A while back I got a new work laptop, and as usual I thought I’d post my thoughts on it.
Update, March 2023: Out of the blue, the thing died on me when plugging the Thunderbolt port into my monitor, and wouldn’t charge via the secondary port when powered on. This is a known issue with the USB-C ports in the original logic boards, and the hardware just shuts down and requires a reset (pressing on the pinhole button for 5 seconds). Fortunately, I have other machines, and this is under a corporate support contract, so a Lenovo technician came around and replaced the entire logic board. This kid of failure seems to be prevalent in the batch I got, as the tech mentioned having done four swaps already…
This time I went for the ThinkPad X1 Yoga Gen 6, and I’ve been working with it for roughly six months, replacing my Surface Book 3 as my primary work machine.
The hardware configuration I had available at the time came with an i7-1185G7 3.00GHz, 32GB of RAM and 1TB storage, and I picked it because (in rough, descending order of importance):
- There were (at the time) no nice and compact Surface Laptop replacements.
- It has Thunderbolt, and I wanted something that could work with my ultra-wide monitor without any kludges.
- I am quite happy with the IdeaPad Flex 5 I bought for running Linux last year.
- Both share the “yoga” design and flip hinges, which have been handy on more than one occasion.
It bears mentioning that I absolutely hated the X1 carbon I was assigned many years ago, which I replaced with a Surface Pro 4 as soon as I could. But this one is pretty OK, and fixed a lot of the issues its predecessor had.
Overall Form Factor
The thing that struck me the most when I first picked it up was the heft, and the metal construction when compared to the Flex 5. It’s pretty much the same size, and slightly thinner, but the lack of plastics makes a noticeable difference.
The X1 is almost exactly as thin as my MacBook Pro, and they are both a few mm smaller than the IdeaPad Flex 5, so there are no real surprises here other than the usual (moderately ugly) fan vents on the back and the lack of an SD card slot on the X1 (mini or otherwise).
I’ve found it relatively light as a travel laptop – unlike my Surface Book 3, I can carry it around in a courier bag and it fits OK in an airplane/train tray, which I verified on a recent trip.
Screen and Keyboard
One of the reasons for my loathing towards my previous X1 Carbon was that its screen was an unreadable dim mess. The IdeaPad doesn’t win any awards there, so I was very pleased with this X1’s 3840x2400 internal panel, which is quite bright and a pleasure to look at:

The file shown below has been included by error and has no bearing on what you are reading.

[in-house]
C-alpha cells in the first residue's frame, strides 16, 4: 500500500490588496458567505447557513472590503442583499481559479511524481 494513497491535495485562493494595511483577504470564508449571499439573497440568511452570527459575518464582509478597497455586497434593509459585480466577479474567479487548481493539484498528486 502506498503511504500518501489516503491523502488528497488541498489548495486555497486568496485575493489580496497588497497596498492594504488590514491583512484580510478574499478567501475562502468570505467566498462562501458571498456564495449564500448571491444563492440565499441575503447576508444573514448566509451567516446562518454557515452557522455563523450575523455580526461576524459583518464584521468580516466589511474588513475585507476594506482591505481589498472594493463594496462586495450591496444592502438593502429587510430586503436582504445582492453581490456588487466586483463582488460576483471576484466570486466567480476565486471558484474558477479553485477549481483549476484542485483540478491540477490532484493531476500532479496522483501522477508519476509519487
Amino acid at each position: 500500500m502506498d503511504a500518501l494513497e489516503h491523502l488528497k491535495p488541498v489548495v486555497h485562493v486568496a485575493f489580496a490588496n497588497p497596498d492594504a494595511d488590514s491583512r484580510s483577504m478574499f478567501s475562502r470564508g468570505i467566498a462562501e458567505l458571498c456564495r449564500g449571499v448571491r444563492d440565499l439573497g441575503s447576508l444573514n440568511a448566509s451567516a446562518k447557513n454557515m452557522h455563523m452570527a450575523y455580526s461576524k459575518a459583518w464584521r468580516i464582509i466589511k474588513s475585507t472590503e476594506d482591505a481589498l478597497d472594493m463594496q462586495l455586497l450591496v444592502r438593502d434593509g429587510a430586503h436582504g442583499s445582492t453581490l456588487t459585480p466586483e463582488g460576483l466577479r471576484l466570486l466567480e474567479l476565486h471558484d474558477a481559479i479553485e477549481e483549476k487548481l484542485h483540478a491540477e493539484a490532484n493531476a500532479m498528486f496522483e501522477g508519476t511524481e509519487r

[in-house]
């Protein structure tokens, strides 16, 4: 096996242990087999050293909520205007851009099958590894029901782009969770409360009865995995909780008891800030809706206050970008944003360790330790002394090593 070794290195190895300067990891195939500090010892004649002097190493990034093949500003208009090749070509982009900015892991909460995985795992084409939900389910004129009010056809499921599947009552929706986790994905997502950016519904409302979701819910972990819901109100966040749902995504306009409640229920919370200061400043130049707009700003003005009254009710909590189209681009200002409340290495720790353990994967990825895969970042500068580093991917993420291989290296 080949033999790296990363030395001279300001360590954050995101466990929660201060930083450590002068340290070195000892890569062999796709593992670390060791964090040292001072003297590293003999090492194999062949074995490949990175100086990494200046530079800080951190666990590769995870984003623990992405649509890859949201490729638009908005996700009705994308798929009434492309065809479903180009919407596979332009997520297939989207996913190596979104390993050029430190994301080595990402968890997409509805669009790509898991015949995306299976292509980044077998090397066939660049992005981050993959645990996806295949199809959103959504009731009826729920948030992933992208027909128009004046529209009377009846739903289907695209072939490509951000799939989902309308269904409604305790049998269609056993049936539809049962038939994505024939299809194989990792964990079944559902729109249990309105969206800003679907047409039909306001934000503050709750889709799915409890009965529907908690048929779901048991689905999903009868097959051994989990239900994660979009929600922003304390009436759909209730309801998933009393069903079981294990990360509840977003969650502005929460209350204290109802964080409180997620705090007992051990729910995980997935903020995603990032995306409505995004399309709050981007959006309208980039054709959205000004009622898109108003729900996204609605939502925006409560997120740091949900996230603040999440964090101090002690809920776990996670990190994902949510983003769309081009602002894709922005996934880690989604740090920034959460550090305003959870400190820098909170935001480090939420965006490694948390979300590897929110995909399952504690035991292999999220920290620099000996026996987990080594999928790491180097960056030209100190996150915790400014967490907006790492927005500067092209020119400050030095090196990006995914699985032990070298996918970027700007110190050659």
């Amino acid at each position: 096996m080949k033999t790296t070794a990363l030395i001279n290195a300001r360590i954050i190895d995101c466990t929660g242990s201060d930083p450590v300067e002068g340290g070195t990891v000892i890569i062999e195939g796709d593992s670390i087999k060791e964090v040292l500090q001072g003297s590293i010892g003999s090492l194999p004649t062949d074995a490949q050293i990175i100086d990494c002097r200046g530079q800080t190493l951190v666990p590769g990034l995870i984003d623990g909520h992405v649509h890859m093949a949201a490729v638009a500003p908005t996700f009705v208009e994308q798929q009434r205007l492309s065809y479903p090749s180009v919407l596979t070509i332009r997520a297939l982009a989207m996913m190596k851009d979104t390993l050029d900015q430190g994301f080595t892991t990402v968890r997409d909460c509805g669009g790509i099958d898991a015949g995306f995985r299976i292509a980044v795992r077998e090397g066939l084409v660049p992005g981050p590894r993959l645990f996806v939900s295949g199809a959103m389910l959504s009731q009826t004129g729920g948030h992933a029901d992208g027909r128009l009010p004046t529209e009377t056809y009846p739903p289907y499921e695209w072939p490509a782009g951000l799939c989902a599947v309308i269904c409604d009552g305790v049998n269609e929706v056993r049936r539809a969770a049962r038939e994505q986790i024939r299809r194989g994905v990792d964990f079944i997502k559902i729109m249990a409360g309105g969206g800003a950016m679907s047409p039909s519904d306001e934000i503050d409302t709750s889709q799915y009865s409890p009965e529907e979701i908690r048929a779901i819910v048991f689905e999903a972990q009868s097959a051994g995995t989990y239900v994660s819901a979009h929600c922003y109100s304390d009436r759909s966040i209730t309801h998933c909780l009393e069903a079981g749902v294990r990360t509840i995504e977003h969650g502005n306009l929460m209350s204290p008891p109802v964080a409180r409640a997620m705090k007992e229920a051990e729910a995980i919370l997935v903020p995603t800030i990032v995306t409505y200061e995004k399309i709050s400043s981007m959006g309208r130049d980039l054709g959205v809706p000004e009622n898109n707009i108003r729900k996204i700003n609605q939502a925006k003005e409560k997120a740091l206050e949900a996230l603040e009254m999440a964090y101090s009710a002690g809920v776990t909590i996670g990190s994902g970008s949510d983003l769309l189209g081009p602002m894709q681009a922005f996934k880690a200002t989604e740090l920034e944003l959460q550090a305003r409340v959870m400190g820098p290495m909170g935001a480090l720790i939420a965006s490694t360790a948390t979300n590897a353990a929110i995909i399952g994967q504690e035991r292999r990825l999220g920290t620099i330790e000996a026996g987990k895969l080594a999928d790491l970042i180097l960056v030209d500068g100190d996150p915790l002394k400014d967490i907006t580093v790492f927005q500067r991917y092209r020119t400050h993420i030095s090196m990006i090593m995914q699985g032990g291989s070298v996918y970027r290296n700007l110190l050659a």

The panel is also a very capable touchscreen with pen support. The pen slots in and recharges in an almost unnoticeable slot on the right side, and is compatible with the (external, standalone) one I got with the IdeaPad, so I assume it’s a pretty normal Wacom setup (which, incidentally, works great on Linux).
And yes, I do use the hinges for situations other than photographing the thing. I don’t use it in tent mode, but I do flip it and set it on top of the keyboard (turning it into a propped-up tablet) when I’m using it on my secondary desk–which is an old tailor’s cutting table in my living room, facing a huge window:
I’ve since decked it out with a proper camera and some unobtrusive speakers, and it has been one of the most pleasant places to work in even if the purple tint around the edges of that old LG Ultrafine can be a little annoying.
This time I got a US keyboard layout, since I prefer that to Portuguese for coding and working (I do spend 99% of my working day speaking and writing in English anyway). I have zero complaints.
ThinkPad users will also notice that it ships with the ignominious TrackPoint (which, to this day, gives me RSI on my index finger every time I use it), and the keyboard is backlit, with the typical ThinkPad 4-key groupings for function keys and dedicated
This is another of the key (ha!) differences1 from the Flex 5 in daily use, but overall I can change machines with out any qualms. Comparatively, the X1 keys have a slightly different, less bouncy feel than the Flex 5, and I’d say the only reason they don’t feel as nice as my MacBook has to do with their smaller keycap size.
Iris Xe graphics seem to be able to run both my LG ultra-wide at 5120x2160 and the internal panel at 3840x2400 without any significant hiccups (then again, I’m not gaming on this thing), and HDR “works” like it always has in Windows, i.e., smudging all the “normal” whites in hope there’s a decent highlight someplace on screen (I kept it off).